It seems as though Gov. Jay Inslee wants the people of Washington to pay for his political pursuits.
If not, why is he pressing for a massive tax on energy that will end up costing taxpayers in the form of larger power bills? Why is he again championing legislation that his own party has failed to support in the past?
The governor’s proposal for a carbon tax isn’t surprising. He’s been crisscrossing the globe for years — ironically leaving a trail of carbon behind him — on what sure seems like a political journey meant to boost his national profile by linking his name to the hot-button issue of climate activism.
The merits of climate change aside, Inslee has carried out this self-assigned mission at the expense of rural areas such as Lewis County. We appreciate the attention he has given the issue of chronic flooding in the Chehalis River Basin, but even that was provoked by his belief that climate change will worsen the condition.
As has become normal, he’s been unable to show leadership when it comes to helping the people of Washington who exist outside the blazing blue confines of King County and surrounding areas dominated by the liberal progressive mindset.
There has been little attention from the governor’s office on a number of issues of importance to rural areas, including the Hirst Decision, which threatens to halt economic development by greatly increasing the cost of obtaining water rights.
At the end of the previous legislative session, Inslee pushed aside a bipartisan agreement between Democrats and Republicans that would have lowered the business and occupation tax for manufacturers by 40 percent. That tax break would have provided a huge financial boost to businesses right here in Lewis County and in other rural enclaves throughout the state.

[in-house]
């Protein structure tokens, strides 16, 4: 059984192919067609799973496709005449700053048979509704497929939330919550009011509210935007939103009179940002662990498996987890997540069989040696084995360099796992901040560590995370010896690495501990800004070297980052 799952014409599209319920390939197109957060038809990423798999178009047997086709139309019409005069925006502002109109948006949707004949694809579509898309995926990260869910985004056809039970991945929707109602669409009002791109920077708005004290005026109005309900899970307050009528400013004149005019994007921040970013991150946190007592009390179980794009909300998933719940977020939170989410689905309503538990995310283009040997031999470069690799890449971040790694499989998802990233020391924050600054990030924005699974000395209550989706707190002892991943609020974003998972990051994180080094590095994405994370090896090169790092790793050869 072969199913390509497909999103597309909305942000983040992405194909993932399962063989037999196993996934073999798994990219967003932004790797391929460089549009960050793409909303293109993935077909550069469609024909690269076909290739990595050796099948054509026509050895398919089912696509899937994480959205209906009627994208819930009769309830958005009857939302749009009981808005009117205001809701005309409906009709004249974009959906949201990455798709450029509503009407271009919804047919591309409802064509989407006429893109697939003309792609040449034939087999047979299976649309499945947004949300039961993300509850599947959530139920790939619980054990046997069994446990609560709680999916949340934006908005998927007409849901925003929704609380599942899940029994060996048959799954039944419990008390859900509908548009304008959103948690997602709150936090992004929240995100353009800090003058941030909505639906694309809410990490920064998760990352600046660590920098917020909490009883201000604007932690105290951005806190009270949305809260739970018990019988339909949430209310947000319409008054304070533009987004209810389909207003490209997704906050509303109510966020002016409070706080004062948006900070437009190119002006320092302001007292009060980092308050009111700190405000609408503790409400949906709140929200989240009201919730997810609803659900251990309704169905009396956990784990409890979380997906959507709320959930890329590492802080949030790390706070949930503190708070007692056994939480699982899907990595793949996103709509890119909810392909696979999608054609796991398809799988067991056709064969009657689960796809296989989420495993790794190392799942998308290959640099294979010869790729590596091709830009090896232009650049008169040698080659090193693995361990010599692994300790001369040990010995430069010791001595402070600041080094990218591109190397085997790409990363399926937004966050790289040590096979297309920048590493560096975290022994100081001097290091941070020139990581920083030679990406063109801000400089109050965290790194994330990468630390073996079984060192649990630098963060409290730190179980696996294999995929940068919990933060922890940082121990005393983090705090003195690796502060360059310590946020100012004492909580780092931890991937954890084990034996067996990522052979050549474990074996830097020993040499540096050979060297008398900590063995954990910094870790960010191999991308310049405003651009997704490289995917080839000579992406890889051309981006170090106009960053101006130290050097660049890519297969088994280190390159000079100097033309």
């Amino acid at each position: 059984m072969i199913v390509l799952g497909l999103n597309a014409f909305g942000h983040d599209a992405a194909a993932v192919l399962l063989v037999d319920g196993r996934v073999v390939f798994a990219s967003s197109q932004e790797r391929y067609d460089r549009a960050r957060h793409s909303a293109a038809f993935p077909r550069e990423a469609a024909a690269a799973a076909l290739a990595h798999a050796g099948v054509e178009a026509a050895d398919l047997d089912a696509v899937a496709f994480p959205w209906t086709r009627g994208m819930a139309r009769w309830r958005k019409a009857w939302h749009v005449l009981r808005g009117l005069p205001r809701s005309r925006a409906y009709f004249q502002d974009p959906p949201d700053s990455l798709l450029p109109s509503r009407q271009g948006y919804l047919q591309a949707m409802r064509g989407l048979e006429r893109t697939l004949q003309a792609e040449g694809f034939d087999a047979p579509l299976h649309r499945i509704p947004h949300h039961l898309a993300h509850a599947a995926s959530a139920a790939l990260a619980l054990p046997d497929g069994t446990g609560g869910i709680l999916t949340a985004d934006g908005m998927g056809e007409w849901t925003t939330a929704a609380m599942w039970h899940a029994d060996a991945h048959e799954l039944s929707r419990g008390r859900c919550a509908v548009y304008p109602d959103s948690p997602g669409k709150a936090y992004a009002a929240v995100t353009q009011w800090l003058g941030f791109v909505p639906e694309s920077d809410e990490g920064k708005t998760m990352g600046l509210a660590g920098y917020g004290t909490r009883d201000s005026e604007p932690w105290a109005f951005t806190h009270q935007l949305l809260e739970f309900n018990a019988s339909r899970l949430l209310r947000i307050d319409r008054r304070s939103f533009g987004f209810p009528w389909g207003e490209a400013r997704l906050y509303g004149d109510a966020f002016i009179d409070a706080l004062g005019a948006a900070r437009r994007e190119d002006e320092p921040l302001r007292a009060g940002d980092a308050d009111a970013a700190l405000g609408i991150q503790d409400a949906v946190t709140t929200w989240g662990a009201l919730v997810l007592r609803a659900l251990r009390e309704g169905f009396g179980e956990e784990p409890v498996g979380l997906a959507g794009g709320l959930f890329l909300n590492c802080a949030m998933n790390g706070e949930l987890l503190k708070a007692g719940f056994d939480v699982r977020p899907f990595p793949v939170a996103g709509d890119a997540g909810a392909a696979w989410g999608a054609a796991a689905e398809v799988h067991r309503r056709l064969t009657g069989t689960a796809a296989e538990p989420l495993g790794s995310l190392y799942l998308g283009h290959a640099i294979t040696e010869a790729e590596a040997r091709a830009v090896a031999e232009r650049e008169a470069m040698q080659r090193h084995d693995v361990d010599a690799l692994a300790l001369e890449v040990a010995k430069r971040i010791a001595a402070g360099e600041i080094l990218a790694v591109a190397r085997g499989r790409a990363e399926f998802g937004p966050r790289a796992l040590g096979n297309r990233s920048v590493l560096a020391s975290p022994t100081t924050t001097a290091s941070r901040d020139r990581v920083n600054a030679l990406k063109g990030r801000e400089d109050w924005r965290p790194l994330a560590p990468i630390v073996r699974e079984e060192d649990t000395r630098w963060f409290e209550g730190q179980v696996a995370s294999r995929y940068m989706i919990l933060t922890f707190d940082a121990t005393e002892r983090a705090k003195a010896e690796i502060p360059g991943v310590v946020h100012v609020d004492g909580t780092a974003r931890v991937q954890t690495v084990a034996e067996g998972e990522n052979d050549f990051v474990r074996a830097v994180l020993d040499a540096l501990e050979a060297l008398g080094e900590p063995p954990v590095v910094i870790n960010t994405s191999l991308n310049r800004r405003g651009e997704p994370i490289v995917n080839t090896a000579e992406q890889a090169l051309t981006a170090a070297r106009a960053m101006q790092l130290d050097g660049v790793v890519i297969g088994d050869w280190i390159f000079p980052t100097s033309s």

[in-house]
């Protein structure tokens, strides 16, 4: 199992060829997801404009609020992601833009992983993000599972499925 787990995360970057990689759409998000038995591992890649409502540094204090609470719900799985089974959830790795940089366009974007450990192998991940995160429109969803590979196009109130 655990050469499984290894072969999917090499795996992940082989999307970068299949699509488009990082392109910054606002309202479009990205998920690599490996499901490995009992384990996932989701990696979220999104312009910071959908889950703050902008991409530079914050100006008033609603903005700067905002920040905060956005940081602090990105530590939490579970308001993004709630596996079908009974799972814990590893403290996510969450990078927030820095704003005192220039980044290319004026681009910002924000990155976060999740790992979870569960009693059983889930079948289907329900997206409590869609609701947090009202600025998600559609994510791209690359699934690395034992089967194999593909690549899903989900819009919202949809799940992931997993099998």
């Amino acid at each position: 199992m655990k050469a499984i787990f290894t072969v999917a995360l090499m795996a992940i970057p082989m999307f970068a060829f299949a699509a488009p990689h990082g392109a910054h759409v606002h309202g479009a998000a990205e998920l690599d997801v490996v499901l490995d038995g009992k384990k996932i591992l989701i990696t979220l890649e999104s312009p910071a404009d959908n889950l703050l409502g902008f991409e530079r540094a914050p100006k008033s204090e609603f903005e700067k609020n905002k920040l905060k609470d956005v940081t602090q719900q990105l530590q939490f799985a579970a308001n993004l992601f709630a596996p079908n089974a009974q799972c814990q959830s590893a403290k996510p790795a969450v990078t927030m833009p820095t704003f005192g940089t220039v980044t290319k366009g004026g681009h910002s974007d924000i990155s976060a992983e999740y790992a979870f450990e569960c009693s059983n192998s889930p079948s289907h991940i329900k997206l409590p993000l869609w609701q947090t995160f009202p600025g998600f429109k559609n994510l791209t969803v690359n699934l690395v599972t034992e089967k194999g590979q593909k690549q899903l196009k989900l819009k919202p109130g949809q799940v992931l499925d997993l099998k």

It was estimated that the measure would have benefitted 10,000 manufacturers in total.
What did Inslee do? He vetoed it.
“We just spent months coming up with a very complicated deal,” state Sen. John Braun, R-Centralia, said in an interview after the veto. “I think this makes future negotiations virtually impossible, frankly.”
So now here we are, less than a year later, and Inslee is looking to increase the cost of doing business as part of his climate change crusade.
We have no issue with his interest and activism on the topic when it’s not at the expense of taxpayers, but that is unfortunately not often the case.
His own advisers told reporters this week that his carbon tax would hit residents and businesses right in the pocketbook to the tune of an increase in electricity rates of 4 to 5 percent, a spike in natural gas of about 9 to 11 percent, and a 5 to 6 percent hike for gasoline.
The stated goal is to reduce carbon and protect the environment. That’s all well and good until you consider Washington is already one of the greenest states in the country. Beyond that, the private sector is already working to reduce emissions.
Like so many others, Inslee believes there’s no problem the government can’t fix if enough of your money is thrown at it, and, as usual, he’s completely wrong.
The Association of Washington Business aptly described the dangers of Inslee’s latest move in a press release earlier this week in which the organization noted the progress of the private sector and the potential financial dangers the carbon tax poses to the public.
“We should all be sensitive that the governor’s carbon tax would also hit middle-class families especially hard because manufacturing and trade sectors, which support good-paying, family wage jobs, could be impacted,” the AWB wrote. “Our focus, as the central Puget Sound region’s economy booms, should be to preserve and grow jobs outside of metropolitan areas, many of which are centralized in trade-dependent and globally competitive industries.”
Inslee is once again acting as the chief executive of Washington in a way that ignores rural areas such as Lewis County. While Inslee has been quick and fierce in his constant criticism of President Donald Trump, he’s been slow to act when it comes to making sure the rest of the state keeps up with the economic boom of Seattle and other metropolitan areas that put him in office.
Perhaps that’s because he’s hoping to get Trump’s job.
We’d rather he make use of his time in office to do his own job in a way that doesn’t harm small businesses and the prospects of rural residents.